2 October 2012

Ticking boxes

Can rubrics hinder as much as help?

I had an official lesson observation for the purpose of our school Teacher Performance Assurance (TPA) about two weeks ago. I had my feedback meeting today, which is far longer than recommended 'same day' guidelines, but hey, life gets in the way most of the time.

Peer Feedback Using Google Forms 
My personal thoughts were that the lesson was 'bitty', as the learners were doing presentations that had spilled over from a prior lesson, followed by reflections on their learning. This meant that the lesson had two distinct halves - the half where learners were presenting or completing peer feedback on Google forms, and the half where they were working in groups to support each other to complete learning reflections on their project.

This meant there were two learning intentions, one for each half of the lesson and, whilst success criteria were determined by me for the first half, to ensure they met the criteria for assessment, they were devising their own success criteria for the second half, based on the differentiated outcomes of the reflective task. This was the first time the learners had really written their own success criteria and it took them a while - but they came up with succinct and helpful ideas, such as:-

  • follow instructions (which they kept failing to do), 
  • use the peer feedback (which some did), 
  • use the project log (which some had 'lost') and 
  • use the checklist (most did this). 
They then paired up with learners specifically predetermined and identified in conjunction with ELS and LS - in fact, the whole reflective task was designed collaboratively with these support departments. These learning partners used the checklist, which came from the reflection guidelines, to check all necessary elements had been included. This worked really well and learners used the 'no's on their checklist to make amendments and additions to their reflections.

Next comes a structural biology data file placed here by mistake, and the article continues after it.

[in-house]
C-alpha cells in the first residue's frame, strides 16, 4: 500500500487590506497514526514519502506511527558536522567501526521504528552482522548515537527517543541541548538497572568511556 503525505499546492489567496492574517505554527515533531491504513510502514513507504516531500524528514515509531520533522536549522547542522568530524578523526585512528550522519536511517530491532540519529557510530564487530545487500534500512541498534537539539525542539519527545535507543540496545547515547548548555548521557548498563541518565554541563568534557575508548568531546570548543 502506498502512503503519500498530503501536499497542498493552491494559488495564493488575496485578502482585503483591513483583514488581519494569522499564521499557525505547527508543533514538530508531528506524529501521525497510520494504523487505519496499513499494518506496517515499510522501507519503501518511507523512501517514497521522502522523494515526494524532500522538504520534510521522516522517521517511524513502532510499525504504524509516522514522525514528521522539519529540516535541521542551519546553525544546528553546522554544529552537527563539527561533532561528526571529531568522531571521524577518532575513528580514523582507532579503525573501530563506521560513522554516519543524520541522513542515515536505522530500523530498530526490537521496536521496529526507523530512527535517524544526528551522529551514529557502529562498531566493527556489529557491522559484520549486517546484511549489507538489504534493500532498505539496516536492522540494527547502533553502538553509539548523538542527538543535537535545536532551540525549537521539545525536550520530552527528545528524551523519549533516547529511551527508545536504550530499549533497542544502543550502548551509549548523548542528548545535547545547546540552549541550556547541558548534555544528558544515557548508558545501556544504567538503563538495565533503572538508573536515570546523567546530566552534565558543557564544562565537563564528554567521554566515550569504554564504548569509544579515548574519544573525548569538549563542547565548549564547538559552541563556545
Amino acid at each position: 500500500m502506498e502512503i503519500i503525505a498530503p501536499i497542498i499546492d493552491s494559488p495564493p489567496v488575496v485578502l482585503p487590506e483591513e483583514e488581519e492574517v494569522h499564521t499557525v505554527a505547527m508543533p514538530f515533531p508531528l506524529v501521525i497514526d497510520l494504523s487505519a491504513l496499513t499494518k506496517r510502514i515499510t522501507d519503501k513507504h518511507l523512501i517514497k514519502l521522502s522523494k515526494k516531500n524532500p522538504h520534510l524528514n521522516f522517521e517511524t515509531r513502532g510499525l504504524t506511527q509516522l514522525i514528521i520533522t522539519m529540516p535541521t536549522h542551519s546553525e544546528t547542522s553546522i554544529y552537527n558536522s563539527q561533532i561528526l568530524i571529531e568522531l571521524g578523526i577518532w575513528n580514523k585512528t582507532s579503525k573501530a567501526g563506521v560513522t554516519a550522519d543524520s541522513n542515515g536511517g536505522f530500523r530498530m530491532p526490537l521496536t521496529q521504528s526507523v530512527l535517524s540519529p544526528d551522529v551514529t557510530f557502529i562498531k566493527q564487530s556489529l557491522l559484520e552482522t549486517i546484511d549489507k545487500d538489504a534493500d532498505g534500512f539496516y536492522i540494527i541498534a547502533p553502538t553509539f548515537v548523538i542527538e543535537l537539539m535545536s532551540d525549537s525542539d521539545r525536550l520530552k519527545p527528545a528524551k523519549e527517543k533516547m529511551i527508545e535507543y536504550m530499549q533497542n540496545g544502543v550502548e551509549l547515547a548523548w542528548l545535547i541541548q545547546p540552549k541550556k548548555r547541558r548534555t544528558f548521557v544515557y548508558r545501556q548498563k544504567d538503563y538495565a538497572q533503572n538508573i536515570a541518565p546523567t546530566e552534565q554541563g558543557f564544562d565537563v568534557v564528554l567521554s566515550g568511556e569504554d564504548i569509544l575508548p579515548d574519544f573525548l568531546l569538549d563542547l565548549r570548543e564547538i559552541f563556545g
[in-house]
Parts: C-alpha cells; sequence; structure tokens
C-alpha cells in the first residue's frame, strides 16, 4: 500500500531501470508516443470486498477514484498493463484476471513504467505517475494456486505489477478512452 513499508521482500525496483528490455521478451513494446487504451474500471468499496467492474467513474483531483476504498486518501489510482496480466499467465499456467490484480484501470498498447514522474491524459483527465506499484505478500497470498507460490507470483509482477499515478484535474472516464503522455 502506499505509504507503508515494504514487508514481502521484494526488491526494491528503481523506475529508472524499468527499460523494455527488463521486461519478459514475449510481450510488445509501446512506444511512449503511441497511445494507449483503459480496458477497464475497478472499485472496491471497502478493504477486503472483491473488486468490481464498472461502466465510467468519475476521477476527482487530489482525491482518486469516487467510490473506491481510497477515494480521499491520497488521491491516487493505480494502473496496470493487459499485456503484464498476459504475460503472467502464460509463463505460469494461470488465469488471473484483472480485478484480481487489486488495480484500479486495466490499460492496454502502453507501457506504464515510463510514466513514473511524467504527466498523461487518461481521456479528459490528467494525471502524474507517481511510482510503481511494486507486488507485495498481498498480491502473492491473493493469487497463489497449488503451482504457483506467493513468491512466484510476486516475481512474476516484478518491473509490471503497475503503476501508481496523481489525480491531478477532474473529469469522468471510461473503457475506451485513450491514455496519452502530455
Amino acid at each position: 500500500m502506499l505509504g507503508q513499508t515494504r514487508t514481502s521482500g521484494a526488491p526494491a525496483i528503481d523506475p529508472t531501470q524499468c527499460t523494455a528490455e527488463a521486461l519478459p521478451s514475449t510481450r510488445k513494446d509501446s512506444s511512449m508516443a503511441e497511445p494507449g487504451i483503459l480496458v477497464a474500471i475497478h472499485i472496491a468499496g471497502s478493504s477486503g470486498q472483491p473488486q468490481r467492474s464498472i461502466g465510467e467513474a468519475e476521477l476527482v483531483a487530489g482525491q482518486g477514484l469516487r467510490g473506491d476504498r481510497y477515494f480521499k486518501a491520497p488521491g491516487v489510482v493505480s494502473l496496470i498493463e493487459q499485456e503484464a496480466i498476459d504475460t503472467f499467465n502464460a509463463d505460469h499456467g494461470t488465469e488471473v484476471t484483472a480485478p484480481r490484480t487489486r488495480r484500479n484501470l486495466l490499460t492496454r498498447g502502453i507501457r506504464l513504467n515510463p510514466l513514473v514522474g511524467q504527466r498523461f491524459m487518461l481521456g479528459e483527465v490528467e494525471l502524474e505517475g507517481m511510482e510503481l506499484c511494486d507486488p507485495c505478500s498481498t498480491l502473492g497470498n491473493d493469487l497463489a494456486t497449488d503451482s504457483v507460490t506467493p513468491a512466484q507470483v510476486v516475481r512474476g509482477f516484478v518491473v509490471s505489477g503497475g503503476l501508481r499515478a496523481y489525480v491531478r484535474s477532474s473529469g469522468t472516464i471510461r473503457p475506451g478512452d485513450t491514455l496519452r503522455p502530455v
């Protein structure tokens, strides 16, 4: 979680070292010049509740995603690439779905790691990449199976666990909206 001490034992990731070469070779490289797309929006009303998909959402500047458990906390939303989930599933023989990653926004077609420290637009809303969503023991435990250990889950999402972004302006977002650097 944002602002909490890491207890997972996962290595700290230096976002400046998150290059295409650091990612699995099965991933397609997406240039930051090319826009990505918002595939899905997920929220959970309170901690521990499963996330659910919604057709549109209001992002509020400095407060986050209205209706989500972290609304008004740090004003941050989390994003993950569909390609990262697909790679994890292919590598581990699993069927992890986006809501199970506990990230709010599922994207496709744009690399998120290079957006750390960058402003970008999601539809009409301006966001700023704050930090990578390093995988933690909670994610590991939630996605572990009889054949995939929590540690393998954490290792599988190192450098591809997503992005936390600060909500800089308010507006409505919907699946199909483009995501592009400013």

The 'Onion' poem: each layer reveals a new line

The feedback from my observation was positive (thankfully) and apparently, I managed to 'tick' most of the boxes on the required TPA form. Which was really interesting, as I purposefully did not look at the TPA matrix before planning or teaching the lesson, as I wanted to see if my teaching is naturally 'ticking the right boxes'.

I feel like too often, teachers plan a lesson for observation in a different way than we normally would or naturally would, but rather so that all the 'boxes' are ticked - therefore making us a good teacher, right? This, coupled with the prior warning/preparation time, means that I believe these observations become a worthless exercise and a 'performance' (even the name of the exercise almost confirms this, if I really want to be facetious). Indeed, I have in the past been told by a colleague following such a 'performance', that now they can go back to the way they 'normally' teach - i.e. not in a way that does 'tick' the boxes and is instead, lackadaisical, mediocre and not given as much thought as is really needed for learners to benefit.